Published by Penguin Viking, 23 July 2020, 368 pages, £2.99
I’ve been an avid fan of Dinah Jefferies since The Tea Planter’s Wife; always entranced by her divine descriptions of far-flung places, historical detail and quietly powerful heroines. It’s always the highlight of my year when a new Dinah Jefferies novel is announced. My favourite is The Silk Merchant’s Daughter, which is set in colonial-era Vietnam. This latest venture has an experimental approach and is set in Italy during the Second World War.
The novel has everything to love about Jefferies’ writing; the stunning scene-setting that makes you feel the warm Mediterranean breeze on the nape of your neck. It’s about two fascinating and very different women who fight for their freedom and the men they love: elegant and refined Contessa Sofia, and confident and daring Maxine, an Italian-American spy. Like all Jefferies’ leading ladies, they have admirable courage and learn about their identity through place. It’s also brimming with emotion; comforting joy, age-old love, passion, heart-ache, striking pain and unrestrained desire. You’ll easily marvel at the sheer beauty of the Tuscan landscape contrasted with the horrors of the German occupation.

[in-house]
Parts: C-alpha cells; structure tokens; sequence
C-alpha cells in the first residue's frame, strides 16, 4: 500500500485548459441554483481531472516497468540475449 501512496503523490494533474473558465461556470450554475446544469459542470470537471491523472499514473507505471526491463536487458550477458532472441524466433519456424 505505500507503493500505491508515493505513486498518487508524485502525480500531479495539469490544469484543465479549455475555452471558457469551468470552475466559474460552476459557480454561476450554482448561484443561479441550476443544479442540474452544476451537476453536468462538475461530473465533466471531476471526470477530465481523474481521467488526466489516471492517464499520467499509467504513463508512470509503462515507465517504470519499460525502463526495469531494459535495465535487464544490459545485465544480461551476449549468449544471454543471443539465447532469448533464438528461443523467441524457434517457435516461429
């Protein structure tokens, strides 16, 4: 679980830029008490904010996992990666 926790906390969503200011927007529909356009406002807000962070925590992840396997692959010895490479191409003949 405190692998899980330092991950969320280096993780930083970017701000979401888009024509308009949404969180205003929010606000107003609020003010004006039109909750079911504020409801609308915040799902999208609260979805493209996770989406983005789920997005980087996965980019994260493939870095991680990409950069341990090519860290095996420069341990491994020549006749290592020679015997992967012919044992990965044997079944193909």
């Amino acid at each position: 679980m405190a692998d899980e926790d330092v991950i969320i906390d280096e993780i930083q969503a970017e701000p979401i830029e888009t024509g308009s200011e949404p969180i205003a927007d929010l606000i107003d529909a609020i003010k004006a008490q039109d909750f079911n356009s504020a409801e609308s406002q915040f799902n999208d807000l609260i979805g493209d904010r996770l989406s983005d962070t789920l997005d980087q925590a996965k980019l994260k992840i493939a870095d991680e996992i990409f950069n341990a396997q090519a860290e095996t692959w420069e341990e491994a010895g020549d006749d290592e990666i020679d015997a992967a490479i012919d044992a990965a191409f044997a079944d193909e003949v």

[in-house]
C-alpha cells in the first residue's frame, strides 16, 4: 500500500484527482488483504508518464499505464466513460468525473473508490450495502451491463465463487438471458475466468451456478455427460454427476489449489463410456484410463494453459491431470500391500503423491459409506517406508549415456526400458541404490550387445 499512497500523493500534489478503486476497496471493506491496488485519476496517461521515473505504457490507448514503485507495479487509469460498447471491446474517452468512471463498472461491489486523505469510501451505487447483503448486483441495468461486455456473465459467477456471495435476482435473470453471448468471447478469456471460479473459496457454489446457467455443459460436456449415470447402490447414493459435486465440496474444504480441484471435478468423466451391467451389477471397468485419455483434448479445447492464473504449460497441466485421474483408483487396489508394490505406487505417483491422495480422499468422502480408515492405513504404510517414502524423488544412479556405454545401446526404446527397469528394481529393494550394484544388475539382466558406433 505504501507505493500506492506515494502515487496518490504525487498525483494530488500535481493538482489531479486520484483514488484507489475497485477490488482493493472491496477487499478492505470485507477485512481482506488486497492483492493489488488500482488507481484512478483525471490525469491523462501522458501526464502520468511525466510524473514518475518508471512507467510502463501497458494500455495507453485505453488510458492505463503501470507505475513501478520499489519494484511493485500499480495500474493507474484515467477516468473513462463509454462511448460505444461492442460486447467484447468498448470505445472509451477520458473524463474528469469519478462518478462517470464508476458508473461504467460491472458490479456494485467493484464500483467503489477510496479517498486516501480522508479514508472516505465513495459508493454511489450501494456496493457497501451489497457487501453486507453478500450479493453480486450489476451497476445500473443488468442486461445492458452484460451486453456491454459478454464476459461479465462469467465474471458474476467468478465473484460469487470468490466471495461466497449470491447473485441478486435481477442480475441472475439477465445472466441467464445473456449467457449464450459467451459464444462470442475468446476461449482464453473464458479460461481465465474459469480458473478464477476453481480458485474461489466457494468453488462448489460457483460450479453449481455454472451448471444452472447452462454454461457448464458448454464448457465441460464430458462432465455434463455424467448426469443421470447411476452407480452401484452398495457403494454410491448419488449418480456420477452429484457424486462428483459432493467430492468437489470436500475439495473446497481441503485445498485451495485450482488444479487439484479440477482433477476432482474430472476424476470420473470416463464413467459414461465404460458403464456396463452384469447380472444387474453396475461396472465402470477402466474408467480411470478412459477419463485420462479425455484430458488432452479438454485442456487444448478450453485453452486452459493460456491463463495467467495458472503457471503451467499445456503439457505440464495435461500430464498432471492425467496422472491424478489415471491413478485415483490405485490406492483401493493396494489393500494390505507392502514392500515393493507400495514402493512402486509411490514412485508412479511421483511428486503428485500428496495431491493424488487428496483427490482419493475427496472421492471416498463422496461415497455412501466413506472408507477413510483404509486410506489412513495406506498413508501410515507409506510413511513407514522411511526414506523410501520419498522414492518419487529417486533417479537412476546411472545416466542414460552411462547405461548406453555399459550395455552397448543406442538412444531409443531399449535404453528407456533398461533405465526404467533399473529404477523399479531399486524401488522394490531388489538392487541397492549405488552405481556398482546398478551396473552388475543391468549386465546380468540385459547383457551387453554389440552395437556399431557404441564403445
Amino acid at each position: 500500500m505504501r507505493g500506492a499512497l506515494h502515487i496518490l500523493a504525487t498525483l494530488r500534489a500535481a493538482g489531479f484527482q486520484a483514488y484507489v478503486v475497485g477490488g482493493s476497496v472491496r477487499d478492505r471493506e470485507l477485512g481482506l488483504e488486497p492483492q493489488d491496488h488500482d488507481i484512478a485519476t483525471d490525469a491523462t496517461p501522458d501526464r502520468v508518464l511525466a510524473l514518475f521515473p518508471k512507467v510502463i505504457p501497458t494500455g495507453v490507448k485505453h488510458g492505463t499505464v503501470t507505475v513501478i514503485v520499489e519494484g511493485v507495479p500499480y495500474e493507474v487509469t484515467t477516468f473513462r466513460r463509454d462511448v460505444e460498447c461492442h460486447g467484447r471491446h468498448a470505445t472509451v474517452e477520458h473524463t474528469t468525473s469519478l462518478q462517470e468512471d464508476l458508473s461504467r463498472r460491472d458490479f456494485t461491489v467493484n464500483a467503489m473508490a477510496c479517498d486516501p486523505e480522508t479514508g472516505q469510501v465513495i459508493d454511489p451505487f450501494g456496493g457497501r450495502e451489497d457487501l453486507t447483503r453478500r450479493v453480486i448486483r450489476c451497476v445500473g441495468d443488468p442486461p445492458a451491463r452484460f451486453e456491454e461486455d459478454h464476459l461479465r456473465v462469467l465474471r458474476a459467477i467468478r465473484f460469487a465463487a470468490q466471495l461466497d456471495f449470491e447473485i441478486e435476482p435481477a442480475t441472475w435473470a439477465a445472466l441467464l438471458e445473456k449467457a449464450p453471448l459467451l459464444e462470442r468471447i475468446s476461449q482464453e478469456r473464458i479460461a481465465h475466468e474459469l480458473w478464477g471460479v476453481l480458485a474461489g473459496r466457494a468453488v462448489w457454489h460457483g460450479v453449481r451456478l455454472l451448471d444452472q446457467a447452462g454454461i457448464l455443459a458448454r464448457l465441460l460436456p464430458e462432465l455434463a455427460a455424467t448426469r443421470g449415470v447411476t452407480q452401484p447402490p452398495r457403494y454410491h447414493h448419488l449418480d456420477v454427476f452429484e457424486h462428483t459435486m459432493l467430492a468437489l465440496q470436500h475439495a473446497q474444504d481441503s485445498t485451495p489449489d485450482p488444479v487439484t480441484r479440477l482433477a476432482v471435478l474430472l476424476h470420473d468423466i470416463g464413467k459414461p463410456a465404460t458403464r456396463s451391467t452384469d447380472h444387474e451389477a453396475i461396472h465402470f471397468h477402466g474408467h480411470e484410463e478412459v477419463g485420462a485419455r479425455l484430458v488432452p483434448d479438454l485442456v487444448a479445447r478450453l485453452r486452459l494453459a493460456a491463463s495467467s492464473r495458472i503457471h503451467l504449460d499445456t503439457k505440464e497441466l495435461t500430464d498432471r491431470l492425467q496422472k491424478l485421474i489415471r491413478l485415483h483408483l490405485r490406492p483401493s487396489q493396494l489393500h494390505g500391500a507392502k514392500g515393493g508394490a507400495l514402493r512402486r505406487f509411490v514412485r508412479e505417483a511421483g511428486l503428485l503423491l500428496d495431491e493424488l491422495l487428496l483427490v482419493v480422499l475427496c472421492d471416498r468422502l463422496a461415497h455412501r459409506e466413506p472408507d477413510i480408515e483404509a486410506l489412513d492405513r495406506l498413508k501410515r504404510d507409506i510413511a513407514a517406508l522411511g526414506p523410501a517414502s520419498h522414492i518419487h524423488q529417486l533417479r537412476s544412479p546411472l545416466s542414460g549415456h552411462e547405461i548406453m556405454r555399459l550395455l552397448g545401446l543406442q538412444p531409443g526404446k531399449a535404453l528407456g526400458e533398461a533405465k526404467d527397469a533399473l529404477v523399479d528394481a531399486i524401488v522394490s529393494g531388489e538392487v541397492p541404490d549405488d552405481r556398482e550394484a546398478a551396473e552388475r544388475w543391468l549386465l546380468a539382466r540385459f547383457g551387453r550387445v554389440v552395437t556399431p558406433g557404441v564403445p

Unfortunately, I didn’t find this as strong as her previous work. I was missing the exciting build-up of a central love story from the old formula, as well as the unassuming nature of the heroine. Sofia and Maxine are different from Jefferies’ previous characters and I found it tricky to connect with them, especially as the focus was split between them. Some passages were also quite long and slow at times, causing the momentum to slip and feel scattered. Even though this wasn’t for me this time, I appreciate the author’s attempt to try new concepts, the gorgeous writing and careful research.
Many thanks to the Viking team for my copy!